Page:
A palladin nucleic acid that is over-expressed in a pre-cancerous pancreatic tissue is a palladin nucleic acid (e.g., a palladin mRNA) that is present in a pre-cancerous pancreatic cell at a level that is at least about 25%, at least about 50%, at least about 2-fold, at least about 2.5-fold, at least about 5-fold, at least about 7.5-fold, at least about 10-fold, at least about 15-fold, at least about 20-fold, at least about 25-fold, at least about 30-fold, at least about 35-fold, at least about 40-fold, at least about 50-fold, or more, higher than the level of palladin nucleic acid (e.g., palladin mRNA) present in a control cell, e.g., a non-cancerous pancreatic cell of the same cell type.

As noted above, in some embodiments, the methods provide for detection of a cancer in an individual, where a palladin target nucleic acid is detected in an indicator cell in a biological sample obtained from the individual, and where a level of palladin target nucleic acid that is lower than normal indicates the presence of cancer in the individual. A palladin target nucleic acid that is expressed at lower than normal levels is expressed at a level that is less than about 80%, less than about 70%, less than about 60%, less than about 50%, less than about 40%, less than about 30%, less than about 20%, or less than about 10% of the level present in an indicator cell from an individual not having cancer.

In general, primers provide for amplification of a palladin target nucleic acid to produce a palladin target nucleic acid amplification product (also referred to as an “amplicon”). Primers will in some embodiments be used in conjunction with a nucleic acid probe. 5′ primers generally bind to a region to provide for amplification of the target nucleic, and in many embodiments bind to a 5′ portion of the target sequence, as shown in FIGS. 10 and 14-16. 3′ primers generally bind to a sequence that is complementary to a 3′ portion of the nucleic acid generated by extension from the 5′ primer, as exemplified in FIGS. 10 and 14-16.

Target nucleotide sequences to which 5′ and 3′ primers hybridize will be separated from one another by from about 10 nucleotides to about 650 nucleotides, e.g., from about 10 nucleotides to about 20 nucleotides, from about 20 nucleotides to about 30 nucleotides, from about 30 nucleotides to about 40 nucleotides, from about 40 nucleotides to about 50 nucleotides, from about 50 nucleotides to about 60 nucleotides, from about 60 nucleotides to about 70 nucleotides, from about 70 nucleotides to about 100 nucleotides, from about 100 nucleotides to about 150 nucleotides, from about 150 nucleotides to about 200 nucleotides, from about 200 nucleotides to about 250 nucleotides, from about 250 nucleotides to about 300 nucleotides, from about 300 nucleotides to about 400 nucleotides, from about 400 nucleotides to about 500 nucleotides, or from about 500 nucleotides to about 650 nucleotides.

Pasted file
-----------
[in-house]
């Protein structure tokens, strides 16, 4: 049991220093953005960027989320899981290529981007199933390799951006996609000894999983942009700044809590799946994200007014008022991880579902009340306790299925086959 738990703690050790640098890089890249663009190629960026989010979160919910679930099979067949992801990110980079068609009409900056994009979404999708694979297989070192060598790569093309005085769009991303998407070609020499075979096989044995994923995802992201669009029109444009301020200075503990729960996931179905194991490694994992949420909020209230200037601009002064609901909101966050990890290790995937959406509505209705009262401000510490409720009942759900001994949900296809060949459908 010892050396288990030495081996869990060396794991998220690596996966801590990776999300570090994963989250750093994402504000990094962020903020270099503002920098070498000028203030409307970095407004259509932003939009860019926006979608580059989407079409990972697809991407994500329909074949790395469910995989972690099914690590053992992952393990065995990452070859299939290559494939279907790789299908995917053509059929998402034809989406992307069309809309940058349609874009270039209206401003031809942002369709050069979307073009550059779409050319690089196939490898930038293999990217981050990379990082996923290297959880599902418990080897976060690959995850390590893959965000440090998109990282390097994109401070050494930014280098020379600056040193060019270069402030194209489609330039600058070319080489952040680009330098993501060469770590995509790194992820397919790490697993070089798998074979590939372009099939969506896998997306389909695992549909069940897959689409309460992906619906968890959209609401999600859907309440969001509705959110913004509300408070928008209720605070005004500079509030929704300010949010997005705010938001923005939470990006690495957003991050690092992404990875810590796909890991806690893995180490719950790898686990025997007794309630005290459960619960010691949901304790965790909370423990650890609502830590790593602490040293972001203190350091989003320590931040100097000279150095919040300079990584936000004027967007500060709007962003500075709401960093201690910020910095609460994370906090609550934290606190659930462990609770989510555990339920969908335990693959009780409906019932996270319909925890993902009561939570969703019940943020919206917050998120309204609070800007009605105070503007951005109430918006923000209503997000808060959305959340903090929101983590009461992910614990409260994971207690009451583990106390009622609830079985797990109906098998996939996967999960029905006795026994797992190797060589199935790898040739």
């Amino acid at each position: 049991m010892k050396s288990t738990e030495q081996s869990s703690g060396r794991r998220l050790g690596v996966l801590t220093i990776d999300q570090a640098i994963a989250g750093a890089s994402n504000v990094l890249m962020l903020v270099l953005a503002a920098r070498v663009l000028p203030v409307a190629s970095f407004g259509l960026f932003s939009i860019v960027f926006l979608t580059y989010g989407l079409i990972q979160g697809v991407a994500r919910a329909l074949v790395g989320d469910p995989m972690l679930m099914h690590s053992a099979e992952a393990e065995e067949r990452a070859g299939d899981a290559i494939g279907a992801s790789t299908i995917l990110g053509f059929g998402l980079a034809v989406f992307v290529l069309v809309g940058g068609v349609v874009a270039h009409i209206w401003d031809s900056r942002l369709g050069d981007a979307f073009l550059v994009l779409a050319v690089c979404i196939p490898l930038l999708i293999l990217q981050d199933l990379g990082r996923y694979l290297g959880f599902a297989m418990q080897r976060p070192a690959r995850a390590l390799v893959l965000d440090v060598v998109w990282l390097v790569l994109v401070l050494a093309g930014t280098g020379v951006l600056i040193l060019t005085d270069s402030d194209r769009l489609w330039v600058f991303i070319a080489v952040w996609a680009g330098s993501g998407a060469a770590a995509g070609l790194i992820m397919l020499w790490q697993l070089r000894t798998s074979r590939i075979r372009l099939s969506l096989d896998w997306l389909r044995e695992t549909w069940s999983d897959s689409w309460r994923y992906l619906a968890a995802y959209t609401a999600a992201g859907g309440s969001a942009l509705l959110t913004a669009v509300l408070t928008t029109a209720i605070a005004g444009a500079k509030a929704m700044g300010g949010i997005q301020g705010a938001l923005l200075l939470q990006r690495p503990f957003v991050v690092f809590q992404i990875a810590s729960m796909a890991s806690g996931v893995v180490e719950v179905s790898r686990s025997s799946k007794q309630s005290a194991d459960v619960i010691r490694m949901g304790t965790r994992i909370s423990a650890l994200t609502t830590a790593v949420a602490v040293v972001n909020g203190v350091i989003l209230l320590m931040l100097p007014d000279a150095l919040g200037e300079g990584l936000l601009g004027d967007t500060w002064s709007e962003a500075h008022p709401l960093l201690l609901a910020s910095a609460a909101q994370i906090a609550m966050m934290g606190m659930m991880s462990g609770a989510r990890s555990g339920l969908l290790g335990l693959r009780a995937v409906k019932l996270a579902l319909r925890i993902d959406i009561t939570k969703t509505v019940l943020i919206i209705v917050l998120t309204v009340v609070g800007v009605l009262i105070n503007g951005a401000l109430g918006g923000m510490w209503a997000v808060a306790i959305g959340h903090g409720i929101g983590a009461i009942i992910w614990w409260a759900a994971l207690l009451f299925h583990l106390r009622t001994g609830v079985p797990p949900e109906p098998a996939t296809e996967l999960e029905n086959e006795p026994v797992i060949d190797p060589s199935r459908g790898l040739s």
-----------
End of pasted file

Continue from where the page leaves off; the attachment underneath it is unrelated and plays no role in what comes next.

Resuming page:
The amplification product that is generated will have a length of from about 30 nucleotides to about 670 nucleotides, e.g., from about 30 nucleotides to about 50 nucleotides, from about 50 nucleotides to about 100 nucleotides, from about 100 nucleotides to about 150 nucleotides, from about 150 nucleotides to about 200 nucleotides, from about 200 nucleotides to about 250 nucleotides, from about 250 nucleotides to about 300 nucleotides, from about 300 nucleotides to about 400 nucleotides, from about 400 nucleotides to about 500 nucleotides, or from about 500 nucleotides to about 670 nucleotides.

In certain embodiments, primers are designed so as to have a sequence complementary to one or more variant nucleotides within a target region sequence and/or to have a 3′ end adjacent a variant nucleotide of a sequence of a target region. In some embodiments involving amplification-based detection, probes are designed so as to have a sequence complementary to a sequence flanked by the sequence(s) complementary to one or more primers used for amplification.

The amplification product will in many embodiments have a length in a range of from about 30 nucleotides (or base pairs, bp) to about 1000 nucleotides (or base pairs), e.g., from about 30 bp to about 50 bp, from about 50 bp to about 60 bp, from about 60 bp to about 70 bp, from about 70 bp to about 80 bp, from about 80 bp to about 90 bp, from about 90 bp to about 100 bp, from about 100 bp to about 150 bp, from about 150 bp to about 200 bp, from about 200 bp to about 250 bp, from about 250 bp to about 300 bp, from about 300 bp to about 350 bp, from about 350 bp to about 400 bp, from about 400 bp to about 500 bp, from about 500 bp to about 600 bp, from about 700 bp, from about 700 bp to about 800 bp, from about 800 bp to about 900 bp, or from about 900 bp to about 1000 bp (e.g., about 1 kb).

In some embodiments, the primer sequences are in the range of between 10-75 nucleotides in length, such as 10 to 70 nucleotides, 12 to 65 nucleotides, 15 to 60 nucleotides, 20 to 55 nucleotides, 25 to 50 nucleotides, 30 to 45 nucleotides, and the like. In some embodiments, primers are in the range of between 18 to 40, 19 to 35, 20 to 30, 21 to 29, 22 to 28, 23 to 27, 24-25 nucleotides long, and any length between the stated ranges. Primers of about 20 to 22 nucleotides in length are of particular interest in some embodiments.